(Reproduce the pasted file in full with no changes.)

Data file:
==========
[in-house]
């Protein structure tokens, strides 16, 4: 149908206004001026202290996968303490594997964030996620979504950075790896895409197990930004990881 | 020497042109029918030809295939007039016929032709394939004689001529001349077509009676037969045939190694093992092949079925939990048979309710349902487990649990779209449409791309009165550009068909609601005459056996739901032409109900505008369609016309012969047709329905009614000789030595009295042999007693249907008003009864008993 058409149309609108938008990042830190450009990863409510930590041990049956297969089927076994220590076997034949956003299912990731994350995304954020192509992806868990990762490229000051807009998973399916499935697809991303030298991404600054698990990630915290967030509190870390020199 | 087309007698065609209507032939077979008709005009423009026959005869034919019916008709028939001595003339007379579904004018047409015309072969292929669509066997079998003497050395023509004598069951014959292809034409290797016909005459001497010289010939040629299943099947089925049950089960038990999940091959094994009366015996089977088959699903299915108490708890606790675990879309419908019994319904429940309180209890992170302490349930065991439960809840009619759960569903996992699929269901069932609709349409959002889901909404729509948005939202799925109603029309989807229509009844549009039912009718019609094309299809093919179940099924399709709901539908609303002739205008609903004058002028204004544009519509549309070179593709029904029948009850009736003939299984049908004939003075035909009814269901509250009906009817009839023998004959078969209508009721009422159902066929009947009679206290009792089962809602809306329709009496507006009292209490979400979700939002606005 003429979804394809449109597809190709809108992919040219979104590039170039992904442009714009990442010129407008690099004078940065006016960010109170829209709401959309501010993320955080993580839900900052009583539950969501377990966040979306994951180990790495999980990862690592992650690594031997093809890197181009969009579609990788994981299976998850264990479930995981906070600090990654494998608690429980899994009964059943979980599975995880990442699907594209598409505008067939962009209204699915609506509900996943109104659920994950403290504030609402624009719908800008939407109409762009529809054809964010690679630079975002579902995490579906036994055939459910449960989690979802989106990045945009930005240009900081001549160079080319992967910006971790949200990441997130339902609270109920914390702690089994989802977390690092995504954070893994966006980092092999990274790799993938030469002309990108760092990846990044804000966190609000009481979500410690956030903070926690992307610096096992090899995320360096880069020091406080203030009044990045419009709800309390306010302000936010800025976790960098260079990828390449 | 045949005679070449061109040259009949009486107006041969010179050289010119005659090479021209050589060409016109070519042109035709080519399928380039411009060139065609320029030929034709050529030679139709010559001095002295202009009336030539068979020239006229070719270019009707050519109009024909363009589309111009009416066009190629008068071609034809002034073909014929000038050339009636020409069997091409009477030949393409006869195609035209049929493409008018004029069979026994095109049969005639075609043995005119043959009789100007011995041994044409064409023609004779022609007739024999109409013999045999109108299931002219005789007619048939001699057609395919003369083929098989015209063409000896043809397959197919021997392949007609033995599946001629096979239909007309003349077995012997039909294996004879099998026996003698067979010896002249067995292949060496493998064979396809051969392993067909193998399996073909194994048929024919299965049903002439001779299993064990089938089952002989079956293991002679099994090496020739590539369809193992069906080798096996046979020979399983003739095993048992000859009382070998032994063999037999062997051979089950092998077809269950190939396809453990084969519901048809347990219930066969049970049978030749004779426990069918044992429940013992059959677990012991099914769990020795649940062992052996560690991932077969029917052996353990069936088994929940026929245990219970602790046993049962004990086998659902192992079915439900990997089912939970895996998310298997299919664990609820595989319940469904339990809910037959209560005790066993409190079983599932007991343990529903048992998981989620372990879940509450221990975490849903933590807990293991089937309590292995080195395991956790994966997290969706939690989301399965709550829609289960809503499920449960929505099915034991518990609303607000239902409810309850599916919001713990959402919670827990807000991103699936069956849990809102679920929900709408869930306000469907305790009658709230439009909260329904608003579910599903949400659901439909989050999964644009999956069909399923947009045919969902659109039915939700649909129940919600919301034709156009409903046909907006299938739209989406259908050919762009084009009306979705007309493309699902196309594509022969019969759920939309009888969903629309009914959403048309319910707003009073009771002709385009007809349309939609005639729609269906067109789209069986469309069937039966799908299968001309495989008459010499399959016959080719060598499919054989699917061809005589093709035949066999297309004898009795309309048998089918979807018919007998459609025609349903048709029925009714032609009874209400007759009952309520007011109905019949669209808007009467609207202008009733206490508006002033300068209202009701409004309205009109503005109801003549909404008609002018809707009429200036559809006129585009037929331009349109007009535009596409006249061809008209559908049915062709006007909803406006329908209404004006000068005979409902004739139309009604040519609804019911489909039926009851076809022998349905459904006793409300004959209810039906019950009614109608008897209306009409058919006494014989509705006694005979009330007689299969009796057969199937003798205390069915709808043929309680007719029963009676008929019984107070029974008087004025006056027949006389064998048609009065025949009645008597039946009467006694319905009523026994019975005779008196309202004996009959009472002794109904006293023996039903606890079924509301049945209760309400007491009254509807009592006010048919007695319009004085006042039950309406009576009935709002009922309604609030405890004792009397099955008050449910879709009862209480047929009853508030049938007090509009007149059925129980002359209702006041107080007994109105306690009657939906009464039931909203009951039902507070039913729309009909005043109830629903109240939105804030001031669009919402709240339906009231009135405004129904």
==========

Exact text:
[in-house]
């Protein structure tokens, strides 16, 4: 149908206004001026202290996968303490594997964030996620979504950075790896895409197990930004990881 | 020497042109029918030809295939007039016929032709394939004689001529001349077509009676037969045939190694093992092949079925939990048979309710349902487990649990779209449409791309009165550009068909609601005459056996739901032409109900505008369609016309012969047709329905009614000789030595009295042999007693249907008003009864008993 058409149309609108938008990042830190450009990863409510930590041990049956297969089927076994220590076997034949956003299912990731994350995304954020192509992806868990990762490229000051807009998973399916499935697809991303030298991404600054698990990630915290967030509190870390020199 | 087309007698065609209507032939077979008709005009423009026959005869034919019916008709028939001595003339007379579904004018047409015309072969292929669509066997079998003497050395023509004598069951014959292809034409290797016909005459001497010289010939040629299943099947089925049950089960038990999940091959094994009366015996089977088959699903299915108490708890606790675990879309419908019994319904429940309180209890992170302490349930065991439960809840009619759960569903996992699929269901069932609709349409959002889901909404729509948005939202799925109603029309989807229509009844549009039912009718019609094309299809093919179940099924399709709901539908609303002739205008609903004058002028204004544009519509549309070179593709029904029948009850009736003939299984049908004939003075035909009814269901509250009906009817009839023998004959078969209508009721009422159902066929009947009679206290009792089962809602809306329709009496507006009292209490979400979700939002606005 003429979804394809449109597809190709809108992919040219979104590039170039992904442009714009990442010129407008690099004078940065006016960010109170829209709401959309501010993320955080993580839900900052009583539950969501377990966040979306994951180990790495999980990862690592992650690594031997093809890197181009969009579609990788994981299976998850264990479930995981906070600090990654494998608690429980899994009964059943979980599975995880990442699907594209598409505008067939962009209204699915609506509900996943109104659920994950403290504030609402624009719908800008939407109409762009529809054809964010690679630079975002579902995490579906036994055939459910449960989690979802989106990045945009930005240009900081001549160079080319992967910006971790949200990441997130339902609270109920914390702690089994989802977390690092995504954070893994966006980092092999990274790799993938030469002309990108760092990846990044804000966190609000009481979500410690956030903070926690992307610096096992090899995320360096880069020091406080203030009044990045419009709800309390306010302000936010800025976790960098260079990828390449 | 045949005679070449061109040259009949009486107006041969010179050289010119005659090479021209050589060409016109070519042109035709080519399928380039411009060139065609320029030929034709050529030679139709010559001095002295202009009336030539068979020239006229070719270019009707050519109009024909363009589309111009009416066009190629008068071609034809002034073909014929000038050339009636020409069997091409009477030949393409006869195609035209049929493409008018004029069979026994095109049969005639075609043995005119043959009789100007011995041994044409064409023609004779022609007739024999109409013999045999109108299931002219005789007619048939001699057609395919003369083929098989015209063409000896043809397959197919021997392949007609033995599946001629096979239909007309003349077995012997039909294996004879099998026996003698067979010896002249067995292949060496493998064979396809051969392993067909193998399996073909194994048929024919299965049903002439001779299993064990089938089952002989079956293991002679099994090496020739590539369809193992069906080798096996046979020979399983003739095993048992000859009382070998032994063999037999062997051979089950092998077809269950190939396809453990084969519901048809347990219930066969049970049978030749004779426990069918044992429940013992059959677990012991099914769990020795649940062992052996560690991932077969029917052996353990069936088994929940026929245990219970602790046993049962004990086998659902192992079915439900990997089912939970895996998310298997299919664990609820595989319940469904339990809910037959209560005790066993409190079983599932007991343990529903048992998981989620372990879940509450221990975490849903933590807990293991089937309590292995080195395991956790994966997290969706939690989301399965709550829609289960809503499920449960929505099915034991518990609303607000239902409810309850599916919001713990959402919670827990807000991103699936069956849990809102679920929900709408869930306000469907305790009658709230439009909260329904608003579910599903949400659901439909989050999964644009999956069909399923947009045919969902659109039915939700649909129940919600919301034709156009409903046909907006299938739209989406259908050919762009084009009306979705007309493309699902196309594509022969019969759920939309009888969903629309009914959403048309319910707003009073009771002709385009007809349309939609005639729609269906067109789209069986469309069937039966799908299968001309495989008459010499399959016959080719060598499919054989699917061809005589093709035949066999297309004898009795309309048998089918979807018919007998459609025609349903048709029925009714032609009874209400007759009952309520007011109905019949669209808007009467609207202008009733206490508006002033300068209202009701409004309205009109503005109801003549909404008609002018809707009429200036559809006129585009037929331009349109007009535009596409006249061809008209559908049915062709006007909803406006329908209404004006000068005979409902004739139309009604040519609804019911489909039926009851076809022998349905459904006793409300004959209810039906019950009614109608008897209306009409058919006494014989509705006694005979009330007689299969009796057969199937003798205390069915709808043929309680007719029963009676008929019984107070029974008087004025006056027949006389064998048609009065025949009645008597039946009467006694319905009523026994019975005779008196309202004996009959009472002794109904006293023996039903606890079924509301049945209760309400007491009254509807009592006010048919007695319009004085006042039950309406009576009935709002009922309604609030405890004792009397099955008050449910879709009862209480047929009853508030049938007090509009007149059925129980002359209702006041107080007994109105306690009657939906009464039931909203009951039902507070039913729309009909005043109830629903109240939105804030001031669009919402709240339906009231009135405004129904």